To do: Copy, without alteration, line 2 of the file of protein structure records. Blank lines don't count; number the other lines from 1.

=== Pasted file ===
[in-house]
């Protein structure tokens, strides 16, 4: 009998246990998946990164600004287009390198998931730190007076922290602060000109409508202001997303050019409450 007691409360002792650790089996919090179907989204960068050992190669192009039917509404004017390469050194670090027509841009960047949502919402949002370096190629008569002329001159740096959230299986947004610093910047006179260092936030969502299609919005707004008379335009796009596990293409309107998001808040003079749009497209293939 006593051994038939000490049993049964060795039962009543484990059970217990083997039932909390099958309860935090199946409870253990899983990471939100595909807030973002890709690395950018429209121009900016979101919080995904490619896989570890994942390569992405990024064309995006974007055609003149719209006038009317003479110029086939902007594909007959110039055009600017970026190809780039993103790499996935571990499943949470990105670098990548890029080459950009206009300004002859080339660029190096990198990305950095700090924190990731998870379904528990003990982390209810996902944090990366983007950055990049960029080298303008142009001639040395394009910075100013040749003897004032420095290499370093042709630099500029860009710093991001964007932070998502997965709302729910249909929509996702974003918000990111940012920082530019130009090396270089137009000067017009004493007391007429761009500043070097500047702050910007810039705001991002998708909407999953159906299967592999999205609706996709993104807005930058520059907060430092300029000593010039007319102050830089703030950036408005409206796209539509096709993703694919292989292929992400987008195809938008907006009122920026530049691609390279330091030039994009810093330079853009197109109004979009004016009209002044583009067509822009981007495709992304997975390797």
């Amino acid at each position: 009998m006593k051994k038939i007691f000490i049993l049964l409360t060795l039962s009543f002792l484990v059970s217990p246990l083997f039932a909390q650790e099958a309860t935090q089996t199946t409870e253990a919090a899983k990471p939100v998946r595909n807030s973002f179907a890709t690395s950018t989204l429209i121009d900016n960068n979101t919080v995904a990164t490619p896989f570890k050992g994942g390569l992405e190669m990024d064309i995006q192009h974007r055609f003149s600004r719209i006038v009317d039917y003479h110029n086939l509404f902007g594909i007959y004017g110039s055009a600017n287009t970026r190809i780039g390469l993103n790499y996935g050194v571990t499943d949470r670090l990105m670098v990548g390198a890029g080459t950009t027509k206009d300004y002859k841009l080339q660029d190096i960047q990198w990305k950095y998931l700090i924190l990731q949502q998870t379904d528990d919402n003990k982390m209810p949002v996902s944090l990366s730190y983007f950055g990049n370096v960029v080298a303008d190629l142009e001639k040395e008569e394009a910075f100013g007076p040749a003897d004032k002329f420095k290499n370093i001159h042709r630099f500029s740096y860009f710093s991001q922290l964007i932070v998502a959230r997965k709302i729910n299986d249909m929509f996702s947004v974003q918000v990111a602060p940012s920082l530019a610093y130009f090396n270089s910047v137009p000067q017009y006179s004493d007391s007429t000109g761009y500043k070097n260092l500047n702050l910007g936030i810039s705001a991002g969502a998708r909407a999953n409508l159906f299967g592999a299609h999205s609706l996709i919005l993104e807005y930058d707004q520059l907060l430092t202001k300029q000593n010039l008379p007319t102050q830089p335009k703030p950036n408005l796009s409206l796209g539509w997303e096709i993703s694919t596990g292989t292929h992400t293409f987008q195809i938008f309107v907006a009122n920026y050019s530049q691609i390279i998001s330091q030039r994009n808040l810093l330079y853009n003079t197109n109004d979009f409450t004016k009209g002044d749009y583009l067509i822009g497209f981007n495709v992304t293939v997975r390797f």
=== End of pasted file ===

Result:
């Protein structure tokens, strides 16, 4: 009998246990998946990164600004287009390198998931730190007076922290602060000109409508202001997303050019409450 007691409360002792650790089996919090179907989204960068050992190669192009039917509404004017390469050194670090027509841009960047949502919402949002370096190629008569002329001159740096959230299986947004610093910047006179260092936030969502299609919005707004008379335009796009596990293409309107998001808040003079749009497209293939 006593051994038939000490049993049964060795039962009543484990059970217990083997039932909390099958309860935090199946409870253990899983990471939100595909807030973002890709690395950018429209121009900016979101919080995904490619896989570890994942390569992405990024064309995006974007055609003149719209006038009317003479110029086939902007594909007959110039055009600017970026190809780039993103790499996935571990499943949470990105670098990548890029080459950009206009300004002859080339660029190096990198990305950095700090924190990731998870379904528990003990982390209810996902944090990366983007950055990049960029080298303008142009001639040395394009910075100013040749003897004032420095290499370093042709630099500029860009710093991001964007932070998502997965709302729910249909929509996702974003918000990111940012920082530019130009090396270089137009000067017009004493007391007429761009500043070097500047702050910007810039705001991002998708909407999953159906299967592999999205609706996709993104807005930058520059907060430092300029000593010039007319102050830089703030950036408005409206796209539509096709993703694919292989292929992400987008195809938008907006009122920026530049691609390279330091030039994009810093330079853009197109109004979009004016009209002044583009067509822009981007495709992304997975390797």